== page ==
March 19

THEY are all gone into the world of light!
And I alone sit lingering here;
Their very memory is fair and bright,
And my sad thoughts doth clear.
Henry Vaughan

WHILE we poor wayfarers still toil, with hot and bleeding feet, along the highway and the dust of life, our companions have but mounted the divergent path, to explore the more sacred streams, and visit the diviner vales, and wander amid the everlasting Alps, of God’s upper province of creation. Death, in short, under the Christian aspect, is but God’s method of colonization; the transition from this mother-country of our race to the fairer and newer world of our emigration.
James Martineau

O ELOQUENT, just and mighty Death! whom none could advise, thou hast persuaded; what none hath dared, thou hast done; and whom all the world hath flattered, thou only hast cast out of the world and despised: thou hast drawn together all the far-stretched greatness, all the pride, cruelty and ambition of man, and covered it all over with these two narrow words, Hie jacet!

Sir Walter Raleigh


February 22

SERVE God before the world; let Him not go
Until thou hast a blessing; then resigne
The whole unto Etim; and remember who
Prevailed by wrestling ere the sun did shine.
Pour oyl upon the stones, weep for thy sin,
Then journey on, and have an eie to heav’n.
Henry Vaughan

CAN you then declare to us in what manner you have taken thought for your soul? For it is not likely that a wise man like yourself, and one of repute in the State, would overlook the best thing you possess, and use no diligence or design about it; but leave it neglected and perishing? Surely not.

THOU dost excite us to delight in praising Thee; for Thou hast made us for Thyself, and our heart is restless till it find rest in Thee.
St. Augustine

September 8

WALK with thy fellow-creatures; note the hush
And whispers amongst them. There’s not a spring

Or leafe but hath his morning-hymn; each bush
And oak doth know I Am. Canst thou not sing?
O leave thy cares and follies! Go this way,
And thou art sure to prosper all the day.
Henry Vaughan

THE man who cannot wonder, who does not habitually wonder (and worship), were he President of innumerable Royal Societies, and carried the whole Meccinique Celeste and Hegel Philosophy, and the Epitome of all Laboratories and Observatories, with their results, in his single head — is but a pair of spectacles, behind which there is no Eye. Let those who have eyes look through him, then he may be useful.
Thomas Carlyle

THUS revering the soul, and learning, as the ancient said, that “its beauty is immense,” man will come to see that the world is the perennial miracle which the soul worketh, and be less astonished at particular wonders; he will learn that there is no profane history; that all history is sacred; that the universe is represented in an atom, in a moment of time. He will weave no longer a spotted life of shreds and patches, but he will live with a divine unity. He will cease from what is base and frivolous in his life, and be content with all places and with any service he can render. He will calmly front the morrow in the negligency of that trust which carries God with it, and so hath already the whole future in the bottom of the heart.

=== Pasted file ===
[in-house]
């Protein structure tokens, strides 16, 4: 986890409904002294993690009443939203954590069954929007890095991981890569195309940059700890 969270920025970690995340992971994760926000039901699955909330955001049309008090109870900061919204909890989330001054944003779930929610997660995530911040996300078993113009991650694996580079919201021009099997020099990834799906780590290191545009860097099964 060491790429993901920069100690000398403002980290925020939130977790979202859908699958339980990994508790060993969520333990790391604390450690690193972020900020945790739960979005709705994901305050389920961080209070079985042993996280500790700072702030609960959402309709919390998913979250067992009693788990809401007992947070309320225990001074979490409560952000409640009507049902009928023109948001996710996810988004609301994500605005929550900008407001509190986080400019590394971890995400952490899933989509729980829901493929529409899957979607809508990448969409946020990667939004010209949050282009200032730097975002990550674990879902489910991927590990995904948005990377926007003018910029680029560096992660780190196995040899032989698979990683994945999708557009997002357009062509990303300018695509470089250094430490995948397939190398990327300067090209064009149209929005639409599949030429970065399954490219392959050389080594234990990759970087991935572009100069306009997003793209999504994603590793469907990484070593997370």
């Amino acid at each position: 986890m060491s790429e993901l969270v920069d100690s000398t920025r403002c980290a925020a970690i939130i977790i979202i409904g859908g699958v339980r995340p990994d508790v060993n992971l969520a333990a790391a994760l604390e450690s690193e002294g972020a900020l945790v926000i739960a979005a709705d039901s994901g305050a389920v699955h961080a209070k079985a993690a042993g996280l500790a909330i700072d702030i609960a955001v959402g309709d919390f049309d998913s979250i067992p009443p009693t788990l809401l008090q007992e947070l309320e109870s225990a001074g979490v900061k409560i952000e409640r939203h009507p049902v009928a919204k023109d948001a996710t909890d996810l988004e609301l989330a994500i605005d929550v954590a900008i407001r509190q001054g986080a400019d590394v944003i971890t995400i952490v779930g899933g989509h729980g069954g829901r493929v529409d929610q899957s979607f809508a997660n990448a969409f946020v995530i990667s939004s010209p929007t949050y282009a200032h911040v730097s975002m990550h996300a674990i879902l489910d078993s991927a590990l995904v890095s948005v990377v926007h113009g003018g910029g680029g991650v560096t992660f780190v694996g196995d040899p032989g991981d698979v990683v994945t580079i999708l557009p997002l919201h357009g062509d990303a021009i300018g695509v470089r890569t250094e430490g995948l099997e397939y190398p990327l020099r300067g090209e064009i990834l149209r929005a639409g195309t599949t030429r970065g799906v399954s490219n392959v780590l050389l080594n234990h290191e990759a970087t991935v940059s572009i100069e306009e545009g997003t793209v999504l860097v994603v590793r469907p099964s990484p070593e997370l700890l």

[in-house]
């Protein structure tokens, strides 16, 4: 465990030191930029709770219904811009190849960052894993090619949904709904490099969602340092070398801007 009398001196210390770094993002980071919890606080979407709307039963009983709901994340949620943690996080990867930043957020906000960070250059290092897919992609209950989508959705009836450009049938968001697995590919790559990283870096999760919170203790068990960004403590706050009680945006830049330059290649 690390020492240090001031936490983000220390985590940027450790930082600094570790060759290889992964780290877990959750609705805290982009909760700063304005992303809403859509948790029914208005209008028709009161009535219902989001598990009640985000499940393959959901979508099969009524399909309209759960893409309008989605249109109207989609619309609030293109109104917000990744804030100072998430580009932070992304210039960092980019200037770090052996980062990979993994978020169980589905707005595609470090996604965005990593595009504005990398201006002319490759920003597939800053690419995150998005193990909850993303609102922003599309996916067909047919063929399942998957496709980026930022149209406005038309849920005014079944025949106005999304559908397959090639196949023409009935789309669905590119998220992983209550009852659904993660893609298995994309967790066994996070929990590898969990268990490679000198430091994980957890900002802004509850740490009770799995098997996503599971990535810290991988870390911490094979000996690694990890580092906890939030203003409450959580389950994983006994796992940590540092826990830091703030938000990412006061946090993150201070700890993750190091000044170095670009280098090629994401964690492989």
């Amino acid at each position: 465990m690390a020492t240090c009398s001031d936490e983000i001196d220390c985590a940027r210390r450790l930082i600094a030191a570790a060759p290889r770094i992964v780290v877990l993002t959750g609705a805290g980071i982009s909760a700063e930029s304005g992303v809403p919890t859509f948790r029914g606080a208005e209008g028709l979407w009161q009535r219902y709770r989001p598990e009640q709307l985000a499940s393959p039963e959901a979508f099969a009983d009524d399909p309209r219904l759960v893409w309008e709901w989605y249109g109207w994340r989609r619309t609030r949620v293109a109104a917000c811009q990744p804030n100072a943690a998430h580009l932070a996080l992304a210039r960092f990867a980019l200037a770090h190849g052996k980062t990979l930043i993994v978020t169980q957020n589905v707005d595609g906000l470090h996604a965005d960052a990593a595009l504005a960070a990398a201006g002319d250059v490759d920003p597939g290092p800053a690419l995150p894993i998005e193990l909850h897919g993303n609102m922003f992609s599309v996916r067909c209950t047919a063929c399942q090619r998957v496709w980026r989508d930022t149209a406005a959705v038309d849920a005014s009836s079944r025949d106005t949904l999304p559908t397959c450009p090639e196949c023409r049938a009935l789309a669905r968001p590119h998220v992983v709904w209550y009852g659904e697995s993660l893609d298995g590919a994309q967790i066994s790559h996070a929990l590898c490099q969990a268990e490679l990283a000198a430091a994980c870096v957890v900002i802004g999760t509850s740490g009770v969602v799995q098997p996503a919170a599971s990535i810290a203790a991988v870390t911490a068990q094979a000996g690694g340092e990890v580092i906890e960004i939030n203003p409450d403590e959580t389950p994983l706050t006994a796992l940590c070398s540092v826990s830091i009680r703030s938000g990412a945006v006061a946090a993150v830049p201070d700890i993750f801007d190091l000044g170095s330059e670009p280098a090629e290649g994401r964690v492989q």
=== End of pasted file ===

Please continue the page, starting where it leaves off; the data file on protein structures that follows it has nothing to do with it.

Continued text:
Ralph Waldo Emerson

August 4

HAPPY those early dayes, when I
Shin’d in my angell infancy!
Before I understood this place
Appointed for my second race,
Or taught my soul to fancy ought
But a white, celestiall thought;
When yet I had not walkt above
A mile or two from my first love,
And looking back, at that short space,
Could see a glimpse of His bright face.
Henry Vaughan

IT is of all things the most melancholy to watch the moral clouding over of life’s early dawn; to trace the dim veil stealing over the artless look; to notice how the earnest tone begins to leave the voice, and every worthy enthusiasm dies away into indifference; how it comes to be thought a fine thing to speak coolly of what is odious for its vice, and critically of what is awful for its beauty.
James Martineau

THE awful feelings about Life and God are not those which characterize our earlier years. It is quite natural that in the first espousals of the soul in its freshness to God, bright and hopeful feelings should be the predominant Or the only ones. Nay, by God’s merciful arrangement, even sin is not that crushing thing in early life which it sometimes becomes in later years, when we mourn not so much a calculable number of sinful acts, as a deep pervading sinfulness.
Frederick W. Robertson